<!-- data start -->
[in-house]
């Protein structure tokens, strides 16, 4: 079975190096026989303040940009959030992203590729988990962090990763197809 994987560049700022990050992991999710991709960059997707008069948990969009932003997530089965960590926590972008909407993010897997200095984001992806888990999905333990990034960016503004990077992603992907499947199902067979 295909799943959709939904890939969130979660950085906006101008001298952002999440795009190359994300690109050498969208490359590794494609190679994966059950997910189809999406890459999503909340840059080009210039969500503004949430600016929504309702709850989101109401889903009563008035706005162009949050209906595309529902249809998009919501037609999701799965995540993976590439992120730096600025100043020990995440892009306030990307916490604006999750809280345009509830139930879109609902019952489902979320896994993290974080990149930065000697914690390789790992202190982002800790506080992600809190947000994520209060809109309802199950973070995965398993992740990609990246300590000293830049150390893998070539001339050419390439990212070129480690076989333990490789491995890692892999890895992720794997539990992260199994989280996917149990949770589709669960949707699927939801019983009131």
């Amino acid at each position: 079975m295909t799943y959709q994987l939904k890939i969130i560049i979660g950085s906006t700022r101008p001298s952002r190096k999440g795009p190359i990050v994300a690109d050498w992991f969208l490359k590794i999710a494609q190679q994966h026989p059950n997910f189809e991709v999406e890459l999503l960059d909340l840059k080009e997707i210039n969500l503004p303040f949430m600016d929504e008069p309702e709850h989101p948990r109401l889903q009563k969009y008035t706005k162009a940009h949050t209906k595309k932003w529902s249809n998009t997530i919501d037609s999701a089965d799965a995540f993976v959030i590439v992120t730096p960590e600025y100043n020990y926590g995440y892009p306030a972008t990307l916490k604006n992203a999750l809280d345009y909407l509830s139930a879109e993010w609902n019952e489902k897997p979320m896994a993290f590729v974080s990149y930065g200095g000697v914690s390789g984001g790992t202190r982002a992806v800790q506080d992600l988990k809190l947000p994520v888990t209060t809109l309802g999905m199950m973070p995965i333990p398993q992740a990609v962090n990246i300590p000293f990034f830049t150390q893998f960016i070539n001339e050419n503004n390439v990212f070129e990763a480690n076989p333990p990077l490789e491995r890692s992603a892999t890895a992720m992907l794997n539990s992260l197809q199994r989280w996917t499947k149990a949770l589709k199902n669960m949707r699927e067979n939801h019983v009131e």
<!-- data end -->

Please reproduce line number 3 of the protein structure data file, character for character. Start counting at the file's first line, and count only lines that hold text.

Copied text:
């Amino acid at each position: 079975m295909t799943y959709q994987l939904k890939i969130i560049i979660g950085s906006t700022r101008p001298s952002r190096k999440g795009p190359i990050v994300a690109d050498w992991f969208l490359k590794i999710a494609q190679q994966h026989p059950n997910f189809e991709v999406e890459l999503l960059d909340l840059k080009e997707i210039n969500l503004p303040f949430m600016d929504e008069p309702e709850h989101p948990r109401l889903q009563k969009y008035t706005k162009a940009h949050t209906k595309k932003w529902s249809n998009t997530i919501d037609s999701a089965d799965a995540f993976v959030i590439v992120t730096p960590e600025y100043n020990y926590g995440y892009p306030a972008t990307l916490k604006n992203a999750l809280d345009y909407l509830s139930a879109e993010w609902n019952e489902k897997p979320m896994a993290f590729v974080s990149y930065g200095g000697v914690s390789g984001g790992t202190r982002a992806v800790q506080d992600l988990k809190l947000p994520v888990t209060t809109l309802g999905m199950m973070p995965i333990p398993q992740a990609v962090n990246i300590p000293f990034f830049t150390q893998f960016i070539n001339e050419n503004n390439v990212f070129e990763a480690n076989p333990p990077l490789e491995r890692s992603a892999t890895a992720m992907l794997n539990s992260l197809q199994r989280w996917t499947k149990a949770l589709k199902n669960m949707r699927e067979n939801h019983v009131e």